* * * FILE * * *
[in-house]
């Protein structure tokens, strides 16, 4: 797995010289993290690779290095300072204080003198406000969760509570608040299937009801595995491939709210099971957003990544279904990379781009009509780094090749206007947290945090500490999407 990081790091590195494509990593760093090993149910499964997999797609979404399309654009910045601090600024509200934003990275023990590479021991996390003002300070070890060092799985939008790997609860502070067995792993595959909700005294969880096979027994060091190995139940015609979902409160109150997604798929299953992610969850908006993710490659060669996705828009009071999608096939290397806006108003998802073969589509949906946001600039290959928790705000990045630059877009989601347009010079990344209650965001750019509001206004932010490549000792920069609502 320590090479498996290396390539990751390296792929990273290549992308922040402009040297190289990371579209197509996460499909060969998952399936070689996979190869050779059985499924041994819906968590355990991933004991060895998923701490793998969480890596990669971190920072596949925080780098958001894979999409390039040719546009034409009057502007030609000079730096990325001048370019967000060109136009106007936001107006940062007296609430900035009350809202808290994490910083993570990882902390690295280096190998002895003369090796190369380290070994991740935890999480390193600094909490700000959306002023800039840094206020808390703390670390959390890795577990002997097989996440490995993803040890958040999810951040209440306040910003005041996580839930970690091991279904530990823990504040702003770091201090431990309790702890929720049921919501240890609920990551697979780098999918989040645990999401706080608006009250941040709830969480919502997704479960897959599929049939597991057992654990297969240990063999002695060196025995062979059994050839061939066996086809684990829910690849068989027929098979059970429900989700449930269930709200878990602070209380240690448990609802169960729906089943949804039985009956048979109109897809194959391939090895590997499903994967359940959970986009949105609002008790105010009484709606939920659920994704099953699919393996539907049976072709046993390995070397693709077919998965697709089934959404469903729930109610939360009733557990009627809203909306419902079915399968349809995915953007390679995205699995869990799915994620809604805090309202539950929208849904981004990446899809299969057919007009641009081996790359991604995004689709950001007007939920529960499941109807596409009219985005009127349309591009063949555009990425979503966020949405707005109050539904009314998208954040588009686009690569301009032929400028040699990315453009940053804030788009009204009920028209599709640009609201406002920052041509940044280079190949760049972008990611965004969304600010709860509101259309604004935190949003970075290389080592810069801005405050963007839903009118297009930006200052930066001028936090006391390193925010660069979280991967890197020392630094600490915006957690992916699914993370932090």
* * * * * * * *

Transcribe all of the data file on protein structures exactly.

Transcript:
[in-house]
């Protein structure tokens, strides 16, 4: 797995010289993290690779290095300072204080003198406000969760509570608040299937009801595995491939709210099971957003990544279904990379781009009509780094090749206007947290945090500490999407 990081790091590195494509990593760093090993149910499964997999797609979404399309654009910045601090600024509200934003990275023990590479021991996390003002300070070890060092799985939008790997609860502070067995792993595959909700005294969880096979027994060091190995139940015609979902409160109150997604798929299953992610969850908006993710490659060669996705828009009071999608096939290397806006108003998802073969589509949906946001600039290959928790705000990045630059877009989601347009010079990344209650965001750019509001206004932010490549000792920069609502 320590090479498996290396390539990751390296792929990273290549992308922040402009040297190289990371579209197509996460499909060969998952399936070689996979190869050779059985499924041994819906968590355990991933004991060895998923701490793998969480890596990669971190920072596949925080780098958001894979999409390039040719546009034409009057502007030609000079730096990325001048370019967000060109136009106007936001107006940062007296609430900035009350809202808290994490910083993570990882902390690295280096190998002895003369090796190369380290070994991740935890999480390193600094909490700000959306002023800039840094206020808390703390670390959390890795577990002997097989996440490995993803040890958040999810951040209440306040910003005041996580839930970690091991279904530990823990504040702003770091201090431990309790702890929720049921919501240890609920990551697979780098999918989040645990999401706080608006009250941040709830969480919502997704479960897959599929049939597991057992654990297969240990063999002695060196025995062979059994050839061939066996086809684990829910690849068989027929098979059970429900989700449930269930709200878990602070209380240690448990609802169960729906089943949804039985009956048979109109897809194959391939090895590997499903994967359940959970986009949105609002008790105010009484709606939920659920994704099953699919393996539907049976072709046993390995070397693709077919998965697709089934959404469903729930109610939360009733557990009627809203909306419902079915399968349809995915953007390679995205699995869990799915994620809604805090309202539950929208849904981004990446899809299969057919007009641009081996790359991604995004689709950001007007939920529960499941109807596409009219985005009127349309591009063949555009990425979503966020949405707005109050539904009314998208954040588009686009690569301009032929400028040699990315453009940053804030788009009204009920028209599709640009609201406002920052041509940044280079190949760049972008990611965004969304600010709860509101259309604004935190949003970075290389080592810069801005405050963007839903009118297009930006200052930066001028936090006391390193925010660069979280991967890197020392630094600490915006957690992916699914993370932090």